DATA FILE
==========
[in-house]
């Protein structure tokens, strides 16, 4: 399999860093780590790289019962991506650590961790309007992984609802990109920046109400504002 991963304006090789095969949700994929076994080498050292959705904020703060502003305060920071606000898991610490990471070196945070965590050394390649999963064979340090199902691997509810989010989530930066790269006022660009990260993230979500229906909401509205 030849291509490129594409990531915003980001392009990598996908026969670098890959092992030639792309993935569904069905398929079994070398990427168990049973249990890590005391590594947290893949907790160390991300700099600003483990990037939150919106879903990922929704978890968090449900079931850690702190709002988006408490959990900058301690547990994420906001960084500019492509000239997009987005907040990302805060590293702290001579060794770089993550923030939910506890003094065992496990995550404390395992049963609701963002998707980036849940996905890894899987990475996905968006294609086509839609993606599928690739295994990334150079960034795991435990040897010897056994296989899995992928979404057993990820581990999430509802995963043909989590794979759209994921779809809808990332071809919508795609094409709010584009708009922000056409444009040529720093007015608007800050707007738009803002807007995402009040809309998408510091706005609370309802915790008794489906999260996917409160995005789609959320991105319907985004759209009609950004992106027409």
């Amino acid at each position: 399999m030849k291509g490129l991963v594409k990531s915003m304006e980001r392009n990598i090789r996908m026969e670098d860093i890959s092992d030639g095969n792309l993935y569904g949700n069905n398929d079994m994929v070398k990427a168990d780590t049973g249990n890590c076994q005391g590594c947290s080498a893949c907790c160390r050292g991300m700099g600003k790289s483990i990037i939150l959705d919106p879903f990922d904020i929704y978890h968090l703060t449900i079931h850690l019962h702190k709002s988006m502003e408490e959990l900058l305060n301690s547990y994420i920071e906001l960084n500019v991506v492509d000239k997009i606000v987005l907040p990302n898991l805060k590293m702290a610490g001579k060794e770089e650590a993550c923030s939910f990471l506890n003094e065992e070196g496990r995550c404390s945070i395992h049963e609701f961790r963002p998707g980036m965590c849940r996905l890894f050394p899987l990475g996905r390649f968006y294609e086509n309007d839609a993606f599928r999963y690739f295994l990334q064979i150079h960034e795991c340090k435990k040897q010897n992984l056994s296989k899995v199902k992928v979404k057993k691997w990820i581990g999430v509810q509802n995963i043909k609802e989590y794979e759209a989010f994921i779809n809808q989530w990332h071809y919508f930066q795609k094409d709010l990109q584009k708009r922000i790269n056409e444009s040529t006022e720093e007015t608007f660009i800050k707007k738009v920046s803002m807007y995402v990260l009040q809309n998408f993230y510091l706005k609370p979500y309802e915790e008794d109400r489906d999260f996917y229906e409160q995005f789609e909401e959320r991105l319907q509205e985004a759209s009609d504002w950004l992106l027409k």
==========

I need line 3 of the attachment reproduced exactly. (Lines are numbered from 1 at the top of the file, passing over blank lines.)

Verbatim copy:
């Amino acid at each position: 399999m030849k291509g490129l991963v594409k990531s915003m304006e980001r392009n990598i090789r996908m026969e670098d860093i890959s092992d030639g095969n792309l993935y569904g949700n069905n398929d079994m994929v070398k990427a168990d780590t049973g249990n890590c076994q005391g590594c947290s080498a893949c907790c160390r050292g991300m700099g600003k790289s483990i990037i939150l959705d919106p879903f990922d904020i929704y978890h968090l703060t449900i079931h850690l019962h702190k709002s988006m502003e408490e959990l900058l305060n301690s547990y994420i920071e906001l960084n500019v991506v492509d000239k997009i606000v987005l907040p990302n898991l805060k590293m702290a610490g001579k060794e770089e650590a993550c923030s939910f990471l506890n003094e065992e070196g496990r995550c404390s945070i395992h049963e609701f961790r963002p998707g980036m965590c849940r996905l890894f050394p899987l990475g996905r390649f968006y294609e086509n309007d839609a993606f599928r999963y690739f295994l990334q064979i150079h960034e795991c340090k435990k040897q010897n992984l056994s296989k899995v199902k992928v979404k057993k691997w990820i581990g999430v509810q509802n995963i043909k609802e989590y794979e759209a989010f994921i779809n809808q989530w990332h071809y919508f930066q795609k094409d709010l990109q584009k708009r922000i790269n056409e444009s040529t006022e720093e007015t608007f660009i800050k707007k738009v920046s803002m807007y995402v990260l009040q809309n998408f993230y510091l706005k609370p979500y309802e915790e008794d109400r489906d999260f996917y229906e409160q995005f789609e909401e959320r991105l319907q509205e985004a759209s009609d504002w950004l992106l027409k």